• the split responsibilities of different subject areas between different Librarians; and
  • the subscription to multi-year deals and the commitment of money through the years.

Acquisitions workflow

One of the issues raised when looking at the acquisitions workflows was that there was a marked difference between supplier databases and that there was an on-going out of print books problem.

It was also suggested that in the next national book contracts that technology needs to be a driver for choosing the contracts and that more attention needs to be paid to workflows, it was suggested that with Intota, EDI might be surplus to requirements!

Finally, nobody had a solution for the back office pain of dealing with the huge files involved with PDA.

Cultural Change

Throughout this project we have been aware that the implementation of either or both KB+ and Intota would lead to significant cultural change, and if the implementation of these systems were to be successful how this change is managed would be important. Therefore the theme of our second discussion was cultural change – we were interested in finding out what issues delegates thought their colleagues may have about the change and how these changes could be managed.

One of the main concerns people felt their colleagues would have was that the automation of many of the processes that make up their job would led to their de-skilling, loss of knowledge and less interesting jobs. Others thought that colleagues would be unsettled by the change in responsibilities and tasks as it may require additional training and the learning of new skills. Other factors that would contribute to colleagues feeling unsettled and anxious about such changes are the changes in routine, the lack of control and the feeling of incompetence.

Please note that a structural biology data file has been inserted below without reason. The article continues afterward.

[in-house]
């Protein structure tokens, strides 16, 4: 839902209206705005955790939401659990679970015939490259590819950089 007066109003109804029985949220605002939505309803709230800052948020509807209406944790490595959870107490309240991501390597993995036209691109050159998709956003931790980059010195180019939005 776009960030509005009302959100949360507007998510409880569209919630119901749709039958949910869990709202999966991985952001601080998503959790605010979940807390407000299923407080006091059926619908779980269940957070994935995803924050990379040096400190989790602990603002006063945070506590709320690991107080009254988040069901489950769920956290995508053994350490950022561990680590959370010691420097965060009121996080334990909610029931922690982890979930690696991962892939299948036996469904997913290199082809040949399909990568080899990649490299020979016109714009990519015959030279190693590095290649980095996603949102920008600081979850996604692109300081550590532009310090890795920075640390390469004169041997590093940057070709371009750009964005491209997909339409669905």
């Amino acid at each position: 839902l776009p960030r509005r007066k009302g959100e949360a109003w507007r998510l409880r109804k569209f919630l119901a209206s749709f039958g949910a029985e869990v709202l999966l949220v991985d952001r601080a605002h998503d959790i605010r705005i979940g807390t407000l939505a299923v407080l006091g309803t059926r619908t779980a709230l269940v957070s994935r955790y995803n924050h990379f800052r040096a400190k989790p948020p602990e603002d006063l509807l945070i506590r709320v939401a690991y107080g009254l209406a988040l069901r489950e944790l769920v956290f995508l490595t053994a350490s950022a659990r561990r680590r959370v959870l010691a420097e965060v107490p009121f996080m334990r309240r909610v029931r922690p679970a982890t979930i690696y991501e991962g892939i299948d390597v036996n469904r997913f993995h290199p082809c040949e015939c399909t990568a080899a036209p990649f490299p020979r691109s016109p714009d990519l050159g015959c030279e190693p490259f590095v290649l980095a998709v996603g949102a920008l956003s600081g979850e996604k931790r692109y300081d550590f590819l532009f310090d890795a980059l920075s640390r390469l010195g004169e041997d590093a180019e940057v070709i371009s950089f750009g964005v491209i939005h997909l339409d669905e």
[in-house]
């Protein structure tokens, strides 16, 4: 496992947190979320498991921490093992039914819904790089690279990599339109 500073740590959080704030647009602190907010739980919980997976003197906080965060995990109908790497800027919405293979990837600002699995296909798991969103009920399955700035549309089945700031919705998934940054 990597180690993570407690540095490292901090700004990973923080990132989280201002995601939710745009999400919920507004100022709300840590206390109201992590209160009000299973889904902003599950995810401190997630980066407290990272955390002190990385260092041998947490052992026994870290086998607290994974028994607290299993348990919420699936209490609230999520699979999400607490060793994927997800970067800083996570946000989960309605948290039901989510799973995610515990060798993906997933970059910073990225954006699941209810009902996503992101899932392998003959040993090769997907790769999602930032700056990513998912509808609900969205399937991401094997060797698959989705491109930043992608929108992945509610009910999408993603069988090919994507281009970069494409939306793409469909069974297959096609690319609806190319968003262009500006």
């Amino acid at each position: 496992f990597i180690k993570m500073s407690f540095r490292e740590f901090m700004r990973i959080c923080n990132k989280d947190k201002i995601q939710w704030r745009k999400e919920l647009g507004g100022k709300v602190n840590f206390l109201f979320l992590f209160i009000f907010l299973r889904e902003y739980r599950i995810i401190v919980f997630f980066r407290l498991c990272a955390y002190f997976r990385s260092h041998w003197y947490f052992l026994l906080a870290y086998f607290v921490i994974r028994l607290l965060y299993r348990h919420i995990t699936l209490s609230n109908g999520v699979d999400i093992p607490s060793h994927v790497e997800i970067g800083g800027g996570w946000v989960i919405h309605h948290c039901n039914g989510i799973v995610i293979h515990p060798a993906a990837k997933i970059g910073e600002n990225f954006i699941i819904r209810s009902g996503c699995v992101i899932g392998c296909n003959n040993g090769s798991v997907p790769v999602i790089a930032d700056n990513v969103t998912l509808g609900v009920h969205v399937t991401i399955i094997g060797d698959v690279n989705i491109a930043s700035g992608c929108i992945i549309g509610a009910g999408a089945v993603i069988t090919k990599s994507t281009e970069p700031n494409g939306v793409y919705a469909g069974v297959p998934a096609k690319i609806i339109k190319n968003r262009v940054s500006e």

After identifying the factors that could cause worry and apprehension regarding the implementation of these new systems we moved on to discuss how such a change could be managed to alleviate many of these concerns and for the system to be introduced successfully. Everyone agreed that the most important contribution to change management was to ensure that everyone was comfortable with the change and that staff at all levels have the relevant information, are fully involved and actively participating from the beginning.